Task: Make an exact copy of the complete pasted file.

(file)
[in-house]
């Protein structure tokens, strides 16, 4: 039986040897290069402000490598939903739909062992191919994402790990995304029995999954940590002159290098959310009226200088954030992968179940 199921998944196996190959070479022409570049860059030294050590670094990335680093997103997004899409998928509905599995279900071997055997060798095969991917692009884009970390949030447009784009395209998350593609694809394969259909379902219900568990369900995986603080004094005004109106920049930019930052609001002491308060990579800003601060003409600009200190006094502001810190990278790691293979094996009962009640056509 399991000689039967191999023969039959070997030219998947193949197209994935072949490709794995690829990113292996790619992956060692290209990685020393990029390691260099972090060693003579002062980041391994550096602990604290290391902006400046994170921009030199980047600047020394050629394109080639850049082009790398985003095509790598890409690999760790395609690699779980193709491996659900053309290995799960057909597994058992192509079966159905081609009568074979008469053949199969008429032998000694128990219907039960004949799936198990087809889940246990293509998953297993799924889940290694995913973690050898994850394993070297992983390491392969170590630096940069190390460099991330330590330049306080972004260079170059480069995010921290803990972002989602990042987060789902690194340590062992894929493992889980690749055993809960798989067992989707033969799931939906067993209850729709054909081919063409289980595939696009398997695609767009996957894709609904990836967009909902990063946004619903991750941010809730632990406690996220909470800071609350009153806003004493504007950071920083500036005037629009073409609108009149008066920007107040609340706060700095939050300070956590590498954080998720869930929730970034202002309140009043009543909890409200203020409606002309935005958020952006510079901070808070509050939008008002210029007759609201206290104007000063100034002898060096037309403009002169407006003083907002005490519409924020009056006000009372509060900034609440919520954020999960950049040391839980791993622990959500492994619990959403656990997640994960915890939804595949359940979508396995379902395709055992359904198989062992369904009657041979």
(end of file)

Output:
[in-house]
């Protein structure tokens, strides 16, 4: 039986040897290069402000490598939903739909062992191919994402790990995304029995999954940590002159290098959310009226200088954030992968179940 199921998944196996190959070479022409570049860059030294050590670094990335680093997103997004899409998928509905599995279900071997055997060798095969991917692009884009970390949030447009784009395209998350593609694809394969259909379902219900568990369900995986603080004094005004109106920049930019930052609001002491308060990579800003601060003409600009200190006094502001810190990278790691293979094996009962009640056509 399991000689039967191999023969039959070997030219998947193949197209994935072949490709794995690829990113292996790619992956060692290209990685020393990029390691260099972090060693003579002062980041391994550096602990604290290391902006400046994170921009030199980047600047020394050629394109080639850049082009790398985003095509790598890409690999760790395609690699779980193709491996659900053309290995799960057909597994058992192509079966159905081609009568074979008469053949199969008429032998000694128990219907039960004949799936198990087809889940246990293509998953297993799924889940290694995913973690050898994850394993070297992983390491392969170590630096940069190390460099991330330590330049306080972004260079170059480069995010921290803990972002989602990042987060789902690194340590062992894929493992889980690749055993809960798989067992989707033969799931939906067993209850729709054909081919063409289980595939696009398997695609767009996957894709609904990836967009909902990063946004619903991750941010809730632990406690996220909470800071609350009153806003004493504007950071920083500036005037629009073409609108009149008066920007107040609340706060700095939050300070956590590498954080998720869930929730970034202002309140009043009543909890409200203020409606002309935005958020952006510079901070808070509050939008008002210029007759609201206290104007000063100034002898060096037309403009002169407006003083907002005490519409924020009056006000009372509060900034609440919520954020999960950049040391839980791993622990959500492994619990959403656990997640994960915890939804595949359940979508396995379902395709055992359904198989062992369904009657041979």